Several commissioners are still shaking their heads, calling this a bribe.

 “The community needs assurance that Eversource transmission cables, buried near the waterfront, will not impede economic development in SONO in the future,” wrote NHMC Chair Alan Kibbe in a public comment in April 2024.

“You’re putting these lines under the existing docks at the Visitor Center – the City of Norwalk’s main docking area,” said NHMC Commissioner Matt Gifford at the May 22 NHMC meeting. There’s the potential, he said, that we’d “not be able to have any construction, redesigns, changes or adaptations due to subcontractors’ fear of not going anywhere near these transmission cables.”

Eversource will take care of the cables; sees no issues with dock work

Eversource, for its part, says it is responsible for maintaining and replacing the cables, and does not believe the cables will cause additional expenses related to dock work. When asked about the possibility of extra costs, and who is responsible for that, Eversource spokesperson Sarah Paduano replied via email:

  • We’ve been working collaboratively with the City of Norwalk for years to find the best solution for rerouting the transmission cables that meets the needs of our customers, Norwalk residents, and the Connecticut Department of Transportation, and we will continue to work together on any future projects that take place within the city. It’s important to note that the cables we’re installing have a lifespan of at least 40 years, and when the cables need to be replaced in the future, that work can be done by pulling new cables through the conduits that will be installed under the river, which means no additional drilling or impact to the surrounding environment. The City of Norwalk would not be responsible for any cost or efforts associated with future maintenance or replacement of the cables.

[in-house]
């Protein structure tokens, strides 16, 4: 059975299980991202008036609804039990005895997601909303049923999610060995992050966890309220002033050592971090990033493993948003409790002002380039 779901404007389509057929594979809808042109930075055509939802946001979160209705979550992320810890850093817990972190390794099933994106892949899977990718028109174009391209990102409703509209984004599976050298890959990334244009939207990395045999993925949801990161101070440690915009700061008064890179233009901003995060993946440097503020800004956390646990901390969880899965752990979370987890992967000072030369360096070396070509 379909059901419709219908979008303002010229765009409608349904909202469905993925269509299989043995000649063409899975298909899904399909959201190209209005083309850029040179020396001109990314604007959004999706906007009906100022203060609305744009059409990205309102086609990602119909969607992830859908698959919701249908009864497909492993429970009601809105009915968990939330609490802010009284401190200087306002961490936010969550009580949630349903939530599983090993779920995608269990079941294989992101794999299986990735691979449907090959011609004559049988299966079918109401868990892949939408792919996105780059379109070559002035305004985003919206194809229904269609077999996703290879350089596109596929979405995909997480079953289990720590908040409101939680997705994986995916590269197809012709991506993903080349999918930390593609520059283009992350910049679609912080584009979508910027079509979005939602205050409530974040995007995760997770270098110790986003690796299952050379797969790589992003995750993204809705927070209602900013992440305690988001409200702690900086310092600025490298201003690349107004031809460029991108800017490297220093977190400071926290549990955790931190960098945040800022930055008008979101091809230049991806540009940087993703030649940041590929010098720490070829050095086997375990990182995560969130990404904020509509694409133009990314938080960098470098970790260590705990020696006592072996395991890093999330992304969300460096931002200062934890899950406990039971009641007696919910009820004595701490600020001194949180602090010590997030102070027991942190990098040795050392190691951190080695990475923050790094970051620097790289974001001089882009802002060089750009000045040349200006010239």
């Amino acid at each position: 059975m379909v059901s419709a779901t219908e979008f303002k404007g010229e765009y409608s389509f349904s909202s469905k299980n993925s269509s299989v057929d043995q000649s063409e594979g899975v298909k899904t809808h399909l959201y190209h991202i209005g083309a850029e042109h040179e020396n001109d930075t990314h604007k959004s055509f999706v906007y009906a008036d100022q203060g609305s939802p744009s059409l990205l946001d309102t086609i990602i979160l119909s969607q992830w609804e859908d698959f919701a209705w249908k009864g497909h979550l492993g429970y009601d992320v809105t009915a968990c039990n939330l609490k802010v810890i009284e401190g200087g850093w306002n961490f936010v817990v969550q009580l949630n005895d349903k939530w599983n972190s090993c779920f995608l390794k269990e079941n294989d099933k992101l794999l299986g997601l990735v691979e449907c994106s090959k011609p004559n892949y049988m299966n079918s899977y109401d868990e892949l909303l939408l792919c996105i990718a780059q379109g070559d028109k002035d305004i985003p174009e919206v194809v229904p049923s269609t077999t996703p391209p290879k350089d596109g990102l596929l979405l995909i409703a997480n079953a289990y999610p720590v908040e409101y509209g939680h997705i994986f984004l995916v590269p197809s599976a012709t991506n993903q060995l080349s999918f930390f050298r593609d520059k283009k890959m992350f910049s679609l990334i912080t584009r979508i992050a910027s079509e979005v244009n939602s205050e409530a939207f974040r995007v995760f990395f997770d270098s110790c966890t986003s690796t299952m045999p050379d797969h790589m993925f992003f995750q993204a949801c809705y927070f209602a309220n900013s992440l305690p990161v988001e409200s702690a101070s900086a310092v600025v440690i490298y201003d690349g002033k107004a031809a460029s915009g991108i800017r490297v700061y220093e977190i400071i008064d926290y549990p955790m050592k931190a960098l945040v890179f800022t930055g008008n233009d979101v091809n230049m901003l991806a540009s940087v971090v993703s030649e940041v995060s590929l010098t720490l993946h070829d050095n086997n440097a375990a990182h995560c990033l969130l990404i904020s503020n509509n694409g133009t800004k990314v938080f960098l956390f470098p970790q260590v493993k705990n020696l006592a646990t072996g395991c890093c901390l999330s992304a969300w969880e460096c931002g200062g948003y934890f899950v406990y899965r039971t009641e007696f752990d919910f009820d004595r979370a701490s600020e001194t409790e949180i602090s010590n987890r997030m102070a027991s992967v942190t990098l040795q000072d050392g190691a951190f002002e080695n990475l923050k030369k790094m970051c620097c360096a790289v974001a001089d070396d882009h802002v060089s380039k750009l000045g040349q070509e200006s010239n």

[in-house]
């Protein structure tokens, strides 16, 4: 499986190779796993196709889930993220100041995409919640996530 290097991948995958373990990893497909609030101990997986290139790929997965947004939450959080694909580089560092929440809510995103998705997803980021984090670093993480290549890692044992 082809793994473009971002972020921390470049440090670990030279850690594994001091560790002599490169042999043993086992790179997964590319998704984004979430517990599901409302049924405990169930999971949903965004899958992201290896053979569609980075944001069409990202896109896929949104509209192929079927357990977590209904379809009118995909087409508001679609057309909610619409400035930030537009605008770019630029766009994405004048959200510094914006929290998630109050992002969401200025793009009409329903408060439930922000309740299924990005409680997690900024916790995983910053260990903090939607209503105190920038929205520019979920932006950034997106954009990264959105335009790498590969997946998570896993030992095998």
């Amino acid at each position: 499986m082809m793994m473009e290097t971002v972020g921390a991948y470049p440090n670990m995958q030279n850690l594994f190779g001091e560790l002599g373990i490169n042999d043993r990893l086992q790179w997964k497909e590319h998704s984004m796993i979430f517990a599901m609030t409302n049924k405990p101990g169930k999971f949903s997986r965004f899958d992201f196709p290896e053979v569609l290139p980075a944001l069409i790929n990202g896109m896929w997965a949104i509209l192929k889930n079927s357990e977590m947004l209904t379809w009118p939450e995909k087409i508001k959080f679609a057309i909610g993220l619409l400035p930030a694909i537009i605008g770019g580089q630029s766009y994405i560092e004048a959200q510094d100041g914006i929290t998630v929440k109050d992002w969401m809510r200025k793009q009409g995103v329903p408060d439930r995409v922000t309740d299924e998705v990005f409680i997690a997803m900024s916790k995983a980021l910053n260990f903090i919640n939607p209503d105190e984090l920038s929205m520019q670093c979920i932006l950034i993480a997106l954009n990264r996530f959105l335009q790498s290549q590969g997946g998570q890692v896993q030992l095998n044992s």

• At the location of the dock crossing, the cables are approximately 35 feet below the riverbed, and based on our analysis, we do not believe there will be any additional costs associated with typical underwater work such as the construction of new dock pilings. Through our executed side letter agreement with the city, we committed $50,000 to the Norwalk Harbor Management Commission to be spent on any engineering, permitting, or construction efforts they may pursue in the future. We also agreed to provide the commission with staff to review, support, and monitor the installation of any upgrades to the docking facilities once plans are presented to us – free of charge.  

City signed agreement in February 2023

While the commissioners were crying foul about the lack of legal protection for future expenses, the city signed a side letter agreement in February 2023 that outlines the terms of the river crossing project, including Eversource’s responsibility for remediation on land and in the river. According to Eversource spokesperson Sarah Paduano, payments to the City were made in August 2023.

Both the NHMC and NSC said they had not been notified of the payments, nor had it been made clear how the money was to be spent.

The side letter included details about remediation payments to be made to the NHMC and the NSC: